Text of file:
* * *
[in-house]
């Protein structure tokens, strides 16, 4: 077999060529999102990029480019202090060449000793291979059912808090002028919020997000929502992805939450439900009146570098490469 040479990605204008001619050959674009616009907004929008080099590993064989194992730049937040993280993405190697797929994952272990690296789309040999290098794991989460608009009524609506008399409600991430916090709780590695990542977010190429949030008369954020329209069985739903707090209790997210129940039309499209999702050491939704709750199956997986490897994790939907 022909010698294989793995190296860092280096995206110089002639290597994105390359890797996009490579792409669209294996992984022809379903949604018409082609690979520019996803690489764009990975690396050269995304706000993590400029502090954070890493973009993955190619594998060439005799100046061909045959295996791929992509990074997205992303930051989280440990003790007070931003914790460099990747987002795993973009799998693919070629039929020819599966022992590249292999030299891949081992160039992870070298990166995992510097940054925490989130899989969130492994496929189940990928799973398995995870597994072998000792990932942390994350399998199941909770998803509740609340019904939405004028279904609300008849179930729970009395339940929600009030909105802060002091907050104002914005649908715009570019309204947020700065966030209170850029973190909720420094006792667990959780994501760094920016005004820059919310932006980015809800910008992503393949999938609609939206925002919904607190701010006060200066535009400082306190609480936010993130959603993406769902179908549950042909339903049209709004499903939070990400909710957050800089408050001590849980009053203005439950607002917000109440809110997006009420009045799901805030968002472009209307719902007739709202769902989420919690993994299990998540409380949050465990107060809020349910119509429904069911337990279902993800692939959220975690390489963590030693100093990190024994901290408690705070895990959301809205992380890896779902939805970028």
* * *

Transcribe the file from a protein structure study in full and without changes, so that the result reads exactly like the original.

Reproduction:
[in-house]
């Protein structure tokens, strides 16, 4: 077999060529999102990029480019202090060449000793291979059912808090002028919020997000929502992805939450439900009146570098490469 040479990605204008001619050959674009616009907004929008080099590993064989194992730049937040993280993405190697797929994952272990690296789309040999290098794991989460608009009524609506008399409600991430916090709780590695990542977010190429949030008369954020329209069985739903707090209790997210129940039309499209999702050491939704709750199956997986490897994790939907 022909010698294989793995190296860092280096995206110089002639290597994105390359890797996009490579792409669209294996992984022809379903949604018409082609690979520019996803690489764009990975690396050269995304706000993590400029502090954070890493973009993955190619594998060439005799100046061909045959295996791929992509990074997205992303930051989280440990003790007070931003914790460099990747987002795993973009799998693919070629039929020819599966022992590249292999030299891949081992160039992870070298990166995992510097940054925490989130899989969130492994496929189940990928799973398995995870597994072998000792990932942390994350399998199941909770998803509740609340019904939405004028279904609300008849179930729970009395339940929600009030909105802060002091907050104002914005649908715009570019309204947020700065966030209170850029973190909720420094006792667990959780994501760094920016005004820059919310932006980015809800910008992503393949999938609609939206925002919904607190701010006060200066535009400082306190609480936010993130959603993406769902179908549950042909339903049209709004499903939070990400909710957050800089408050001590849980009053203005439950607002917000109440809110997006009420009045799901805030968002472009209307719902007739709202769902989420919690993994299990998540409380949050465990107060809020349910119509429904069911337990279902993800692939959220975690390489963590030693100093990190024994901290408690705070895990959301809205992380890896779902939805970028």